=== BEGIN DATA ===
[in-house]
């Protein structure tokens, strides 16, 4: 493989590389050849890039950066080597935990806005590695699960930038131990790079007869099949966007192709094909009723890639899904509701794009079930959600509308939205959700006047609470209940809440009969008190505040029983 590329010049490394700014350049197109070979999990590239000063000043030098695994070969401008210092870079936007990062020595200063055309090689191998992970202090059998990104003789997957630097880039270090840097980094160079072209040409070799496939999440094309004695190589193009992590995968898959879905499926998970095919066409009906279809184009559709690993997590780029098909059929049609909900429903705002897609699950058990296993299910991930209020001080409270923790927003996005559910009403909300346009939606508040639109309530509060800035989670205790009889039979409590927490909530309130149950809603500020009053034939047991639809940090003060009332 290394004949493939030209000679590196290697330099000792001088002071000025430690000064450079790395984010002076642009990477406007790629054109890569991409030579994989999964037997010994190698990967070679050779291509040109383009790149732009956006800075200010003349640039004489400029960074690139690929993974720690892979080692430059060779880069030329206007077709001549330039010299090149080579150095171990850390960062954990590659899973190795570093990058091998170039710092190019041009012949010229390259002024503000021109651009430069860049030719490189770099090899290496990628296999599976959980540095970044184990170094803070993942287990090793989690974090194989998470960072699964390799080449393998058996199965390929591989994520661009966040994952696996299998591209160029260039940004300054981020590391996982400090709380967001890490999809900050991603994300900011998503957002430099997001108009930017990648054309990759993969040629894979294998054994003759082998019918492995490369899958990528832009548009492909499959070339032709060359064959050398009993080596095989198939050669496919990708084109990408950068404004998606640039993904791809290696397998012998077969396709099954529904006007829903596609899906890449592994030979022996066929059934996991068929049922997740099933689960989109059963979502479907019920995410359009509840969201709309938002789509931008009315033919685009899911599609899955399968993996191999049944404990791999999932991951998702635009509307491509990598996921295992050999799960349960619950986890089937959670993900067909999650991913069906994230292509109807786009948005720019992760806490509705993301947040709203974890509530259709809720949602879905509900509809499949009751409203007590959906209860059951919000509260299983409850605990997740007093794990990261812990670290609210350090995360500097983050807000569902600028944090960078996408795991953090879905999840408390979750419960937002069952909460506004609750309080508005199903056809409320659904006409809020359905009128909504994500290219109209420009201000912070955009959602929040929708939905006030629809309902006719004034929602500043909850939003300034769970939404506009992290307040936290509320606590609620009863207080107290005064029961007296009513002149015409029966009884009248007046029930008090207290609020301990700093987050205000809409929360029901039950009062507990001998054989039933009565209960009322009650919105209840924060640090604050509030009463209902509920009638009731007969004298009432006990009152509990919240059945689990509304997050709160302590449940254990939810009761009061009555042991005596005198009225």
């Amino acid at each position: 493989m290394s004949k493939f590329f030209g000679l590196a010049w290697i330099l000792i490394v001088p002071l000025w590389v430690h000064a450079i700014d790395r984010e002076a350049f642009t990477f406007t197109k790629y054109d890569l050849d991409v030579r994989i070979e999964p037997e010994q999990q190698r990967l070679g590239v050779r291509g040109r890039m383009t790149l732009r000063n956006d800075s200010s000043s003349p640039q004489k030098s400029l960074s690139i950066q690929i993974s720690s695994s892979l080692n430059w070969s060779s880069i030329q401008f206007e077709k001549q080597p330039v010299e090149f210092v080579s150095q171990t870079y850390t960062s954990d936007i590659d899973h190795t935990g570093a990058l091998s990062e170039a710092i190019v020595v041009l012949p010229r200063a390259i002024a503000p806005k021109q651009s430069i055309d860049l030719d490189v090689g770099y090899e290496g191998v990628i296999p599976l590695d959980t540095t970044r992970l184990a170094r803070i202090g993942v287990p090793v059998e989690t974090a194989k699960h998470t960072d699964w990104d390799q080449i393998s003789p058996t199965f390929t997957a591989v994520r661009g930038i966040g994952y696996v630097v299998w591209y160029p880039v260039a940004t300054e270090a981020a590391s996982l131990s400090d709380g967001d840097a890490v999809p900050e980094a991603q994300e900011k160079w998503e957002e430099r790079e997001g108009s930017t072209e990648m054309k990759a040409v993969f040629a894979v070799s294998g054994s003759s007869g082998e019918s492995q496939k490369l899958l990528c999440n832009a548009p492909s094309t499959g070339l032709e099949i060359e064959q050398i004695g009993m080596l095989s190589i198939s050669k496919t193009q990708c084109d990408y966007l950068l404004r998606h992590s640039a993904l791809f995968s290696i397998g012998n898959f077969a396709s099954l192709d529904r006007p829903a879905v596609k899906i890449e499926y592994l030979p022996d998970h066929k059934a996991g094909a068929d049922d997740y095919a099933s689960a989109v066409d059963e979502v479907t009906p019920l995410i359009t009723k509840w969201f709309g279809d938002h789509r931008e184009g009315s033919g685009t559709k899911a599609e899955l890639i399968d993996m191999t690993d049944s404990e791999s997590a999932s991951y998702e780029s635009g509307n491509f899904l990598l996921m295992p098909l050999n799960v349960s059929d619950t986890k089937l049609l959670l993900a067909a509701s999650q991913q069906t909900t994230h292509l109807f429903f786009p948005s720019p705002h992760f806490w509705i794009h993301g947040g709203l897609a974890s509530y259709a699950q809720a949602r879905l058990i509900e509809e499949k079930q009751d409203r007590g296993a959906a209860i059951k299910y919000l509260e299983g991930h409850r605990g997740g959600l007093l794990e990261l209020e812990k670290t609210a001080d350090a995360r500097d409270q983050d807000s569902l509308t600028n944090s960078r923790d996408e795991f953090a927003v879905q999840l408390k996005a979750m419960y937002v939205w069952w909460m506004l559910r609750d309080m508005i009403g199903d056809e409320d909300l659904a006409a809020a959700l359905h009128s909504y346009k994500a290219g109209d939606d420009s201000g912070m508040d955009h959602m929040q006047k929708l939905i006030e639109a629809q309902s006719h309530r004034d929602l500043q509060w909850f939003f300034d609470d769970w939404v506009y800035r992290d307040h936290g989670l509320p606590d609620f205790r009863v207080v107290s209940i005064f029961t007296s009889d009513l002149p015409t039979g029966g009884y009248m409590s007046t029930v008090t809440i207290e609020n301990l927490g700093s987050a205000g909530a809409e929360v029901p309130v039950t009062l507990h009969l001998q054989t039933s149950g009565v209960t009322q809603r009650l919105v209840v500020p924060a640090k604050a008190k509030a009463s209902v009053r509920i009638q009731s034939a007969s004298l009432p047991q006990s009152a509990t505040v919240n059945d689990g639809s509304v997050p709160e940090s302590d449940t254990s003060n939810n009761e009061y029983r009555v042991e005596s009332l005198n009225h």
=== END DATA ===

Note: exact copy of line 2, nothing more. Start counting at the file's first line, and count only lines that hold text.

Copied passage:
């Protein structure tokens, strides 16, 4: 493989590389050849890039950066080597935990806005590695699960930038131990790079007869099949966007192709094909009723890639899904509701794009079930959600509308939205959700006047609470209940809440009969008190505040029983 590329010049490394700014350049197109070979999990590239000063000043030098695994070969401008210092870079936007990062020595200063055309090689191998992970202090059998990104003789997957630097880039270090840097980094160079072209040409070799496939999440094309004695190589193009992590995968898959879905499926998970095919066409009906279809184009559709690993997590780029098909059929049609909900429903705002897609699950058990296993299910991930209020001080409270923790927003996005559910009403909300346009939606508040639109309530509060800035989670205790009889039979409590927490909530309130149950809603500020009053034939047991639809940090003060009332 290394004949493939030209000679590196290697330099000792001088002071000025430690000064450079790395984010002076642009990477406007790629054109890569991409030579994989999964037997010994190698990967070679050779291509040109383009790149732009956006800075200010003349640039004489400029960074690139690929993974720690892979080692430059060779880069030329206007077709001549330039010299090149080579150095171990850390960062954990590659899973190795570093990058091998170039710092190019041009012949010229390259002024503000021109651009430069860049030719490189770099090899290496990628296999599976959980540095970044184990170094803070993942287990090793989690974090194989998470960072699964390799080449393998058996199965390929591989994520661009966040994952696996299998591209160029260039940004300054981020590391996982400090709380967001890490999809900050991603994300900011998503957002430099997001108009930017990648054309990759993969040629894979294998054994003759082998019918492995490369899958990528832009548009492909499959070339032709060359064959050398009993080596095989198939050669496919990708084109990408950068404004998606640039993904791809290696397998012998077969396709099954529904006007829903596609899906890449592994030979022996066929059934996991068929049922997740099933689960989109059963979502479907019920995410359009509840969201709309938002789509931008009315033919685009899911599609899955399968993996191999049944404990791999999932991951998702635009509307491509990598996921295992050999799960349960619950986890089937959670993900067909999650991913069906994230292509109807786009948005720019992760806490509705993301947040709203974890509530259709809720949602879905509900509809499949009751409203007590959906209860059951919000509260299983409850605990997740007093794990990261812990670290609210350090995360500097983050807000569902600028944090960078996408795991953090879905999840408390979750419960937002069952909460506004609750309080508005199903056809409320659904006409809020359905009128909504994500290219109209420009201000912070955009959602929040929708939905006030629809309902006719004034929602500043909850939003300034769970939404506009992290307040936290509320606590609620009863207080107290005064029961007296009513002149015409029966009884009248007046029930008090207290609020301990700093987050205000809409929360029901039950009062507990001998054989039933009565209960009322009650919105209840924060640090604050509030009463209902509920009638009731007969004298009432006990009152509990919240059945689990509304997050709160302590449940254990939810009761009061009555042991005596005198009225």